# Mandelbrot's Fractal

by Sorento7
Tags: fractal, mandelbrot
 P: 16 Do you know why a simple set used for construction of the Mandelbrot's fractal results in a jaw dropping shape?
 P: 1 Well a Mandelbrot's set (Fractal) is created by graphing the basic equation zn+1 = zn2 + c This is graphed on a complex plane also known as an Argen Diagram. The Reason why the 2D graphic is so good is because the depth of the equation. The Equation is bounded so to give an infinite depth. Much like looking into space and seeing the stars, if you increase your magnification you would see more stars. The same can be said about the mandelbrot's set. No matter how deep you get the patterns say the same.
 P: 15,294 It is the nature of chaotic systems that they are sensitive to initial conditions. In the case of the Mandelbrot Set and Julia sets, the initial conditions are x and y coordinates. Very, very tiny changes in input (x,y) result in large changes in output (the result of the calculation). So, when you plot the result at the coord 0.00000001 x 0.00000001 it can be quite different than the result at 0.00000002 x 0.00000002. This is what forms the infinitely regressive patterns. You can zoom in to 0.00000000000001 x 0.0000000000001 and its still a different result from 0.00000000000002 x 0.0000000000002.
P: 8

## Mandelbrot's Fractal

It is the nature of chaotic systems that they are sensitive to initial conditions.
P: 791
 Quote by Sorento7 Do you know why a simple set used for construction of the Mandelbrot's fractal results in a jaw dropping shape?
It's pretty wild. Also if you've never seen Ulam's prime spiral, it's also very strange. There are definite patterns there but nobody knows exactly how to explain them.

http://en.wikipedia.org/wiki/Ulam_spiral
 P: 16 These explanations are quite correct, but I don't think that chaos can explain the repetetive patterns in Mandelbrot which are very "similar" and very "different" at the same time. Transitions of these patterns everywhere in plane happens smoothly, and the whole shape is replicated in bizzare places when it's zoomed. (Actually that is the key criterion of a fractal.) But surprisingly, for this wild behavior, I havn't seen any mathematical analysis yet. I think Steve's quote "nobody knows exactly how to explain them." feels good. Any better idea?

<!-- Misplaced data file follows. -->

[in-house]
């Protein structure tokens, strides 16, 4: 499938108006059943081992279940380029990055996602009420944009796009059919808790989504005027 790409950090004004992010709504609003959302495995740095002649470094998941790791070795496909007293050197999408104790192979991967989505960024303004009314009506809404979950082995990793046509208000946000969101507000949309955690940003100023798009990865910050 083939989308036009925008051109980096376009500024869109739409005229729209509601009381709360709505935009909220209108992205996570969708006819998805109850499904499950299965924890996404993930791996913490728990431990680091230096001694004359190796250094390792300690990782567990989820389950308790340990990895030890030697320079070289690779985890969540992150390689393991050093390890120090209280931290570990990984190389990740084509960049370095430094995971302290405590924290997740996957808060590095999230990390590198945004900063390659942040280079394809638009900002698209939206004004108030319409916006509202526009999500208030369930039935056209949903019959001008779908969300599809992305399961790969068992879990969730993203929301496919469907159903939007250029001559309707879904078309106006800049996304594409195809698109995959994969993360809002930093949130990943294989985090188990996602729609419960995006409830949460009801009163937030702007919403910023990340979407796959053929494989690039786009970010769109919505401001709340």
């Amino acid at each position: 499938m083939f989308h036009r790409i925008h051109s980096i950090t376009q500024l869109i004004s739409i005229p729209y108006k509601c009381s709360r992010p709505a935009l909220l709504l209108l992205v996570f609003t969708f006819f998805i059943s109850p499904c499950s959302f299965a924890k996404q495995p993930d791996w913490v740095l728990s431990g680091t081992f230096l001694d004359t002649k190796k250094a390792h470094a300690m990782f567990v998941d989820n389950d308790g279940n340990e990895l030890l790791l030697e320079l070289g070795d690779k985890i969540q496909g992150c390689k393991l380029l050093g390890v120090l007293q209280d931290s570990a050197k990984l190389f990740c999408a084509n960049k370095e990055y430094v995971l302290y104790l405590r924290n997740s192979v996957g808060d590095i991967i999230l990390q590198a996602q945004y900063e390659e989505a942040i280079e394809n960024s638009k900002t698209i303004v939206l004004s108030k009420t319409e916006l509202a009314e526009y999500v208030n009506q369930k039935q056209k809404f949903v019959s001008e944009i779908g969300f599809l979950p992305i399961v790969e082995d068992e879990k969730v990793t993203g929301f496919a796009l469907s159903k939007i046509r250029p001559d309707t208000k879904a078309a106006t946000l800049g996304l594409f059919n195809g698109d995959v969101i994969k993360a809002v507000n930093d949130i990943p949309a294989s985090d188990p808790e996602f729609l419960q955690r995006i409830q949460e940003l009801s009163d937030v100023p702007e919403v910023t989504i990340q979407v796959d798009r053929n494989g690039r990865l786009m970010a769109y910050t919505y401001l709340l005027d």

P: 935 Contrary position. In the places where there are modest numbers of floating point calculations, and thus modest numbers of tiny floating point roundoff errors introduced before stopping, the picture is very simple. In the places where there are vast vast numbers of floating point calculations, and thus vast vast numbers of tiny floating point roundoff errors introduced before stopping, the picture is very complicated. Decades and decades ago an author in Byte magazine was desperately trying to get his Mandelbrot images done in time for the publishing deadline. He was using the official blessed Intel software floating point library. Because of the processor speed it was taking him hours and days to produce each image. Then someone loaned him a wildly expensive 80287 floating point chip so that he could get done in time. This was supposed to produce EXACTLY the same results. He accidentally happened to compare the results from the software and the hardware and found that in the simple places the pictures were the same, but when he looked at the more complicated parts of the pictures he saw small differences and the more complicated the more different. At that point he hit the deadline, ran out of time, mentioned all this in a few sentences in his article and that was the end of it. Since reading that I've wondered what it would look like if someone would "subtract" the Mandelbrot done with floating point approximations from the same done with arbitrary precision exact calculations. I suspect the difference would look almost exactly like the Mandelbrot pictures that everyone displays. If so that would go a long way towards saying that the pictures we all recognize are to a substantial extent just floating point errors in color. Years ago someone sent me a link to a journal article supposedly on exactly this subject. Unfortunately I lost the link before I was able to follow up on that.